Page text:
Blog Post

Judge Rules Christian Photographers Must Photograph Same-Sex Unions

A judge in New Mexico decided that a Christian photography studio violated the state's Human Rights Act when it refused to photograph a lesbian union and has ruled against the studio's claim that their religious rights were violated.

According to the Family Research Council (FRC), the case involves Elaine and Jon Huguenin of Elane Photography in Albuquerque who were approached in 2008 by lesbian Vanessa Willock to take pictures of her same sex ceremony. The Huguenins declined, saying that they only handled "traditional weddings." Although Willock found another photographer, she and her partner filed a complaint with the New Mexico Human Rights Commission (HRC).

A year later, the commission ruled in favor of Willock and charged Elane Photography with "sexual orientation discrimination." The couple was ordered to pay $6,637.94 in attorney's fees. The Huguenins, represented by the Alliance Defense Fund (ADF), appealed the ruling saying that Elane Photography is a private company and therefore has the freedom to determine who they will and will not serve. 

The appeals court disagreed with the Huguenins and sided with the Commission's ruling, which sent the case to the New Mexico Court of Appeals which ultimately upheld the Commission.

ADF attorney Jordan Lorence said the rulings show a stunning disregard of the Huguenins' First Amendment rights.

"Should the government force a videographer who is an animal rights activist to create a video promoting hunting and taxidermy?" Lorence asked. "Of course not, and neither should the government force this photographer to promote a message that violates her conscience."

The courts are viewing the case of Elane Photography through the lens of political correctness--not the Constitution, which, as Lorence points out, "protects people's expression of their views, even when it comes in a commercial context. Business owners do not surrender their constitutionally protected rights at the marketplace gate."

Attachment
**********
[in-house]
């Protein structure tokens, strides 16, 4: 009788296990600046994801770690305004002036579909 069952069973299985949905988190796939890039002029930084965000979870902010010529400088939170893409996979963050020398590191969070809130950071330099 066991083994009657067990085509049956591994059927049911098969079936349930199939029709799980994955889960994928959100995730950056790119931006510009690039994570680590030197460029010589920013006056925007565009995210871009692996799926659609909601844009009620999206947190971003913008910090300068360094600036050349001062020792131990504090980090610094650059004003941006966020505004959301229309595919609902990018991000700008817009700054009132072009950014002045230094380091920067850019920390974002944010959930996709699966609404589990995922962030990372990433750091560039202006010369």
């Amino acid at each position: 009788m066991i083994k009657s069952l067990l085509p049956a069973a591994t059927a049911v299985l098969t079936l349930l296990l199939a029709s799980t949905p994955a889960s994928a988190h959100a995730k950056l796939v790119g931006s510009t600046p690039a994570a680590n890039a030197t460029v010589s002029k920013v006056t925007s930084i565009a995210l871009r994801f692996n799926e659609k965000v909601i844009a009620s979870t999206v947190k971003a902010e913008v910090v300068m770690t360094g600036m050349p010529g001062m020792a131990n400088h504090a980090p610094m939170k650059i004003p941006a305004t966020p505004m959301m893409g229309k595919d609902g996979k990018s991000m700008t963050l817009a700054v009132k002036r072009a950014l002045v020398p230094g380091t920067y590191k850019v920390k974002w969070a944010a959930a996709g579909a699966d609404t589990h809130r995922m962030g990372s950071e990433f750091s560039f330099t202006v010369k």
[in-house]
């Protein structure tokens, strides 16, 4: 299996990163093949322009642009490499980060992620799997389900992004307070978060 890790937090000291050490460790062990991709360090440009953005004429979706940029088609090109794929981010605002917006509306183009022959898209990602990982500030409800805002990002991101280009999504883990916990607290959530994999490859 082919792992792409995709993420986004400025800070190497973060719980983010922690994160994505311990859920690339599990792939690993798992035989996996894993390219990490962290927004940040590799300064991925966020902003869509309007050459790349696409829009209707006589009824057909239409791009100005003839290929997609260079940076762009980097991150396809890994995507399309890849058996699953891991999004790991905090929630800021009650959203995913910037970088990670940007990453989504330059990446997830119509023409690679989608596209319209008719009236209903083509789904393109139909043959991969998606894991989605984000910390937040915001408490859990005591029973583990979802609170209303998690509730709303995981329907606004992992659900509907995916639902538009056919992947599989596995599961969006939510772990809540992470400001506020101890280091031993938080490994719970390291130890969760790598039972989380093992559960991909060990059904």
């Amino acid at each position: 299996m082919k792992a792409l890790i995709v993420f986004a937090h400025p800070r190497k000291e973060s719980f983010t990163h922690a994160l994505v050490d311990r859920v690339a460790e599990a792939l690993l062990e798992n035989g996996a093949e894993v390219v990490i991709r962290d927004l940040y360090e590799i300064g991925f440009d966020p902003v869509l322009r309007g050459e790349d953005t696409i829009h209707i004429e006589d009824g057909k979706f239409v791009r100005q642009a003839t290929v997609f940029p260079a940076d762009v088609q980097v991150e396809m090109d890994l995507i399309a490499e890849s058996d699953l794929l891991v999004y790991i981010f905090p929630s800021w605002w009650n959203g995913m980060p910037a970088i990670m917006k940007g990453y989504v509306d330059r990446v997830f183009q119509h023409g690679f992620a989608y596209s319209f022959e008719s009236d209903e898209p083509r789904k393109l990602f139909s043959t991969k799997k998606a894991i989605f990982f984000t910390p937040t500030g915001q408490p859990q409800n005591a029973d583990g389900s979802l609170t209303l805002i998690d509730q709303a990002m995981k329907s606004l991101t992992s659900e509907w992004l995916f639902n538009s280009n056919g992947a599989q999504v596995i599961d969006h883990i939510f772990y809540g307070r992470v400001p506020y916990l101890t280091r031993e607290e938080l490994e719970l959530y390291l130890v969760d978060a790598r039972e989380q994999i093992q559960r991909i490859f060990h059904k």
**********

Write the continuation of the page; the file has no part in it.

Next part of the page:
He compared the Huguenin's decision not to serve same-sex couples to the widely publicized decision of Antonion Darden, a hairdresser who refused to cut Governor Susana Martinez's hair because she does not support same-sex marriage.

"In order to operate his business according to his beliefs and make a public statement against the governor's position on marriage, he is refusing to offer his services to her. Many admire Darden for his courage," Lorence writes in this op-ed.

Should the Governor decide to press charges, and the HRC rule against Darden and force him to pay all of her attorney fees, "many would be outraged by such a misuse of anti-discrimination laws to punish someone with views different from the governor's," he writes.

But that's exactly what the HRC has done to the Huguenins.

"Both Darden and Elane Photography have the right to decline to provide services to people with whom they disagree about what marriage truly is. I don't think many would accuse Darden of bigotry and discrimination against Gov. Martinez, and they shouldn't level that same accusation against Elane Photography either," Lorence said.

"Business owners do not surrender their constitutionally protected rights at the marketplace gate. Although Antonio Darden and Elane Photography disagree on the definition of marriage, both should have their rights protected to operate their businesses within the protections of the First Amendment."

"Unfortunately, this is just a snapshot of what's happening around the country in business, sports, Hollywood, and schools," said FRC president Tony Perkins. "Homosexual activists are absolutely determined to punish people who refuse to embrace and celebrate their lifestyle choices. Isn't that what the Obama administration has done with its mandate on contraception and abortion pills? If the Left can't crowd conservatives out of the marketplace, then it will enlist the courts or the White House to force them out--whether it's Constitutional or not."

The Huguenins intend to pursue the case all the way to the U.S. Supreme Court if necessary.

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